Upon arriving at the apartment, officers Stansic and Kukula interviewed Hatch and Birmingham who provided the officers with a description of Bunner's assailant. The officers recognized the witnesses' description as meeting the description of the man they had observed at the accident scene. The officers asked Birmingham to accompany them to the hospital where the man had been transported following the accident. At the hospital, Birmingham identified appellant as Bunner's assailant.
Bunner died as a result of a gunshot wound to the chest. An autopsy revealed that Bunner was shot twice, once in the chest and once in the pubic region. Both bullets were recovered from the body.
Police officers retraced the chase scene and found a .25 caliber automatic pistol which was later identified as appellant's. The weapon was test-fired and the test bullets were compared to the bullets found in Bunner's body. The test bullets and the bullets retrieved from Bunner's body had the same characteristics, and test casings matched spent bullet casings found at the murder scene.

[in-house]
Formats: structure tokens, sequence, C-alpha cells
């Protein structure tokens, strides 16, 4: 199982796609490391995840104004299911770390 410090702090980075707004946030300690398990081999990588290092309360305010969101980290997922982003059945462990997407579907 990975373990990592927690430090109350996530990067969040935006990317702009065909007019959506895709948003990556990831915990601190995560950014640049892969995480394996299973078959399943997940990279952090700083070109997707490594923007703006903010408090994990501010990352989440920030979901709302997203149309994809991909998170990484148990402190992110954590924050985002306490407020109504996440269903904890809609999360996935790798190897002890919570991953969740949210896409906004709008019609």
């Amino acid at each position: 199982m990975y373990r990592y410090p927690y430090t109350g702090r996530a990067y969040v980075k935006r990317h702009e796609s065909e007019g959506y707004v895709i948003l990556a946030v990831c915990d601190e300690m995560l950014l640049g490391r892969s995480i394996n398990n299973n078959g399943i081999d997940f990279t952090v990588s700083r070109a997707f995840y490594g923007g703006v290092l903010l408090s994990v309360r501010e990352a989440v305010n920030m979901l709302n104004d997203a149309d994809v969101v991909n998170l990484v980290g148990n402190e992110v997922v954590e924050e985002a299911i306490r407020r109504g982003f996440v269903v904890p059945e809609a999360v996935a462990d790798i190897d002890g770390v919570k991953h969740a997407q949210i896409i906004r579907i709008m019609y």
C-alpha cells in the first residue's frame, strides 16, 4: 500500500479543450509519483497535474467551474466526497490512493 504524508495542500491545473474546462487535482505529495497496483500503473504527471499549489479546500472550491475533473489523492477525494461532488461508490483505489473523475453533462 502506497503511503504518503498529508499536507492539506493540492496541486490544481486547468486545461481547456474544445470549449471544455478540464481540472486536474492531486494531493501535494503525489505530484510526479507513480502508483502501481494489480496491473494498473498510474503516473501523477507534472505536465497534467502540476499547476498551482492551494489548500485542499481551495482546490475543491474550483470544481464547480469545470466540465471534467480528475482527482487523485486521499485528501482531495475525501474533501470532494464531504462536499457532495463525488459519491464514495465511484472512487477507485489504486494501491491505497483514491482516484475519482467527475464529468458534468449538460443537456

Appellant was tried before a jury for the aggravated murder of Robert Bunner and for the commission of an aggravated burglary. The jury found appellant guilty on one count of aggravated burglary, one count of aggravated (felony) murder, and one count of aggravated murder for purposely, and with prior calculation and design, causing Bunner's death. In addition, appellant was found guilty of a death penalty specification in connection with each count of aggravated murder. For each count of aggravated murder, the trial judge, following the jury's recommendation, imposed a sentence of death. The court of appeals affirmed the convictions and death penalty.
The cause is now before this court upon an appeal as of right.
Stephanie Tubbs Jones, prosecuting attorney, and Richard Bombik, for appellee.
Randall M. Dana, Ohio Public Defender, Kathleen A. McGarry and Dale A. Baich, for appellant.
Appellant presents a number of issues for our consideration. (See Appendix, infra.) We have considered appellant's propositions of law and have reviewed the death sentence for appropriateness and proportionality. Upon review, and for the reasons which follow, we uphold appellant's convictions and affirm the sentence of death.